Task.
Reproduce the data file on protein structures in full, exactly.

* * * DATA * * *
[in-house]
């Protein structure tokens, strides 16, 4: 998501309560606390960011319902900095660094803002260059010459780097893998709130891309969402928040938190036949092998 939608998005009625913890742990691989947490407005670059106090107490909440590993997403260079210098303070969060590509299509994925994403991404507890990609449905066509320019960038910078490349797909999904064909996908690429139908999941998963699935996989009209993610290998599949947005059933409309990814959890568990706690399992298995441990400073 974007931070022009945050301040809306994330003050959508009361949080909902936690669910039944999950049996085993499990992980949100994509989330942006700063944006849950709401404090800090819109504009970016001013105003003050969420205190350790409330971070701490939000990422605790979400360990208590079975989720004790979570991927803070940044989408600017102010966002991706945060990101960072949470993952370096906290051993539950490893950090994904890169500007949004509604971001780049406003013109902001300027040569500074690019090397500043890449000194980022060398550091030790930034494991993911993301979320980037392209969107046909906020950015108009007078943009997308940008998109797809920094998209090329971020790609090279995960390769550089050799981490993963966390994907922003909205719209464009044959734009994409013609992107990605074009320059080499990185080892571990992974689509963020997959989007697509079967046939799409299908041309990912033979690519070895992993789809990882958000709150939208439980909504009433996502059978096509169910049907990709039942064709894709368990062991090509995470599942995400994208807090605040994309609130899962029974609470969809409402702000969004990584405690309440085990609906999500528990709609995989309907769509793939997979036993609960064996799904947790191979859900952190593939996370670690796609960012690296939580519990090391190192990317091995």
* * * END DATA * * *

[in-house]
């Protein structure tokens, strides 16, 4: 998501309560606390960011319902900095660094803002260059010459780097893998709130891309969402928040938190036949092998 939608998005009625913890742990691989947490407005670059106090107490909440590993997403260079210098303070969060590509299509994925994403991404507890990609449905066509320019960038910078490349797909999904064909996908690429139908999941998963699935996989009209993610290998599949947005059933409309990814959890568990706690399992298995441990400073 974007931070022009945050301040809306994330003050959508009361949080909902936690669910039944999950049996085993499990992980949100994509989330942006700063944006849950709401404090800090819109504009970016001013105003003050969420205190350790409330971070701490939000990422605790979400360990208590079975989720004790979570991927803070940044989408600017102010966002991706945060990101960072949470993952370096906290051993539950490893950090994904890169500007949004509604971001780049406003013109902001300027040569500074690019090397500043890449000194980022060398550091030790930034494991993911993301979320980037392209969107046909906020950015108009007078943009997308940008998109797809920094998209090329971020790609090279995960390769550089050799981490993963966390994907922003909205719209464009044959734009994409013609992107990605074009320059080499990185080892571990992974689509963020997959989007697509079967046939799409299908041309990912033979690519070895992993789809990882958000709150939208439980909504009433996502059978096509169910049907990709039942064709894709368990062991090509995470599942995400994208807090605040994309609130899962029974609470969809409402702000969004990584405690309440085990609906999500528990709609995989309907769509793939997979036993609960064996799904947790191979859900952190593939996370670690796609960012690296939580519990090391190192990317091995």